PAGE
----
By Currency Research
The “expense” and social costs of cash are currently the new arguments for the war on cash. Headlines tout the recent Tufts University study that “cash costs 200 billion a year to the US taxpayer” or a similar British study that asserted cash is more expensive than credit cards for retailers. Certain central banks are using this reason for actively discouraging the use of cash, saying “it is costing the government ‘x%’ in GDP.”
Currency Research acknowledges that the cost of cash is fraught with variables and statistics. There are many assumptions that can be made and independent studies tend not to examine the entire spectrum due to confidentialities and the commercial nature of the question. However, some central banks and retailer organizations have undertaken in-depth cost studies and uniform comparisons to other payment methods.
In the European Central Bank’s (ECB) 2012 occasional paper, The Social and Private Costs of Retail Payment Instruments, it was concluded:
On average, cash payments show the lowest social costs per transaction, followed closely by debit card payments. 3
Some other key references to support the low cost of cash as compared to debit/credit cards include the financial IT solutions network, bobsguide, which notes:
McKinsey, the consultancy firm, has estimated that society spends about €200 (£180) a year per person in order to cover the cost of cash and that the real cost of cash to a retailer is 1.3% of the purchase price.4
This is a critical statistic to acknowledge as debit and credit card fees alone tend to be well above 1.3% and up to 5%. These fees are charged by the credit card industry to the retailer, who then carries the fees over to the consumer. Consumer interest charges are not included in the card fees and compound the overall costs to the consumer. On April 3, 2014, European lawmakers backed a plan to force the credit card industry to reduce charges, estimated to save consumers hundreds of millions of Euros.5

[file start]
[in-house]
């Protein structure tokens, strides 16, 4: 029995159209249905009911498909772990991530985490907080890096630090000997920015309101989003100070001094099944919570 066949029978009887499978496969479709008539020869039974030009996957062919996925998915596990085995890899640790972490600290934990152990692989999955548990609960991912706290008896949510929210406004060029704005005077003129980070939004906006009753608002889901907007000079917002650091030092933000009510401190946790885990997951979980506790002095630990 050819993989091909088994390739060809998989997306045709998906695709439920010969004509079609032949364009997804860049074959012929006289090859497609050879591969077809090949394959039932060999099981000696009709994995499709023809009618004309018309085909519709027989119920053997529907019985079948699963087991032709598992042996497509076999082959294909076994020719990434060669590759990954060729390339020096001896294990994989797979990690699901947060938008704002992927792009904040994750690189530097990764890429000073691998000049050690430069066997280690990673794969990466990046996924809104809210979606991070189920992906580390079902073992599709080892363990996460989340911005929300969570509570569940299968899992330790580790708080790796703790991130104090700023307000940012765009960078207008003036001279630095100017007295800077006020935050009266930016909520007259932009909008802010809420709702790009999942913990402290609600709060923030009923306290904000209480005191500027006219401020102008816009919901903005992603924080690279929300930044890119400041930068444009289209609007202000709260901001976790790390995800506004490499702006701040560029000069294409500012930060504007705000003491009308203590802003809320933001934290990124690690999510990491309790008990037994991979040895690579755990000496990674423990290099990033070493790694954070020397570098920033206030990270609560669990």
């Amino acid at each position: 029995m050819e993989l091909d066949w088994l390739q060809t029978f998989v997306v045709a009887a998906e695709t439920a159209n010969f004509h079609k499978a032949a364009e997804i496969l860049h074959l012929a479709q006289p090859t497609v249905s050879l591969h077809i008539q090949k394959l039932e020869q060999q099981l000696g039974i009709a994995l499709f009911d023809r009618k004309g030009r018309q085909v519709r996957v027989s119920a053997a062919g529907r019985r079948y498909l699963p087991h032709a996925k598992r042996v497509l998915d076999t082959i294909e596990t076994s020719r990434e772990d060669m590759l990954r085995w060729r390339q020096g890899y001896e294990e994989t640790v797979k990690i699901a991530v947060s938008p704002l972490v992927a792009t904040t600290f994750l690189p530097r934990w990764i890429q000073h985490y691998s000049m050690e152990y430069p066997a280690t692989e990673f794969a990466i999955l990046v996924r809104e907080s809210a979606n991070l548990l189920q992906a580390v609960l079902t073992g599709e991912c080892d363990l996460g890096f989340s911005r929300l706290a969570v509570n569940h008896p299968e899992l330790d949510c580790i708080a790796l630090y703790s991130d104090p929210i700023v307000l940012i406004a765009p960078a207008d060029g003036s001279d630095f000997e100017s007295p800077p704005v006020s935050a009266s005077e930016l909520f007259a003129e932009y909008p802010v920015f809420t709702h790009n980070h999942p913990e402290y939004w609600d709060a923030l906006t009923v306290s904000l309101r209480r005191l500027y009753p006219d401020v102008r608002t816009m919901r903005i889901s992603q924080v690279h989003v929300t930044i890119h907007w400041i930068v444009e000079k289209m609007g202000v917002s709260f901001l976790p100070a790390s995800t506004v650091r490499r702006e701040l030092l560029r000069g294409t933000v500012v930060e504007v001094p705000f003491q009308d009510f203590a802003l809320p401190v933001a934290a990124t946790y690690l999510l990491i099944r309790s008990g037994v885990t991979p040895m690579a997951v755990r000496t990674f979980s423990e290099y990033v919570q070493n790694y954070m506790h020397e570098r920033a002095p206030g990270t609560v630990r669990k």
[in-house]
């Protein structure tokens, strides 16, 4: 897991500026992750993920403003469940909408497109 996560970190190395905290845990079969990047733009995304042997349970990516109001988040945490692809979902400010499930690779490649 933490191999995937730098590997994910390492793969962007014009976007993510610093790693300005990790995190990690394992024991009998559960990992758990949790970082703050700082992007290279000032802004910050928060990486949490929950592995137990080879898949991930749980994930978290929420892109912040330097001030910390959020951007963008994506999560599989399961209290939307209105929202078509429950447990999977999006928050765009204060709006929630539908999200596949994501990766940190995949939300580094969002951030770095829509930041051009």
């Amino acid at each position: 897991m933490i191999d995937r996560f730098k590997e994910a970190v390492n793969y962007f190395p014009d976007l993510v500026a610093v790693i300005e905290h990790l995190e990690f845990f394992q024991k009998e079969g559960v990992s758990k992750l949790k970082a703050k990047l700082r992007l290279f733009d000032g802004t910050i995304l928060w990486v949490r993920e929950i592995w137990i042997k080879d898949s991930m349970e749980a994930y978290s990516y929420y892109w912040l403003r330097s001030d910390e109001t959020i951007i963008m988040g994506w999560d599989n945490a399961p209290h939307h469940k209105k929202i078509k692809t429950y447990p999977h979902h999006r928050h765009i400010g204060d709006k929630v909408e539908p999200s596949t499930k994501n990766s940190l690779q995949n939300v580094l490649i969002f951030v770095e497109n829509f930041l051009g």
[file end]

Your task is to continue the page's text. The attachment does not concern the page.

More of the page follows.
Further to this, the British Retail Council’s (BRC) 2012 Cost of Payment Collection Survey similarly found that “unjustifiably” high debit and credit card fees are carried over to retailers and consumers:
The survey also shows banks continue to levy unjustifiably high charges on retailers for handling card payments. The average cost to a retailer of having a credit or charge card payment processed was 25 times higher than for cash (38p versus 1.5p). Credit and charge cards account for only 10.6 per cent of transactions but over half (50.1 per cent) of costs, and total costs associated with those cards were up by 7 per cent, even though use is down on the previous year. 6
The same BRC figures in 2009 showed that the average credit card transaction cost retailers 34p, compared with 81⁄2p for a debit card transaction and 2.1p for cash. The costs of credit and debit card transactions rose while those of cash fell. 7
Fumiko Hayashi and William R. Keeton’s 2012 US Federal Reserve Bank of Kansas study, “Measuring the Costs of Retail Payment Methods,” reviews the methodology and results of past cost studies of retail payment methods. 8 The authors examine the key features and findings of recent studies from Norway, Australia, Belgium, and the Netherlands, which showed that cash and debit cards had the lowest social cost per transaction.
Hayashi and Keeton distinguish the social costs of transaction from private costs: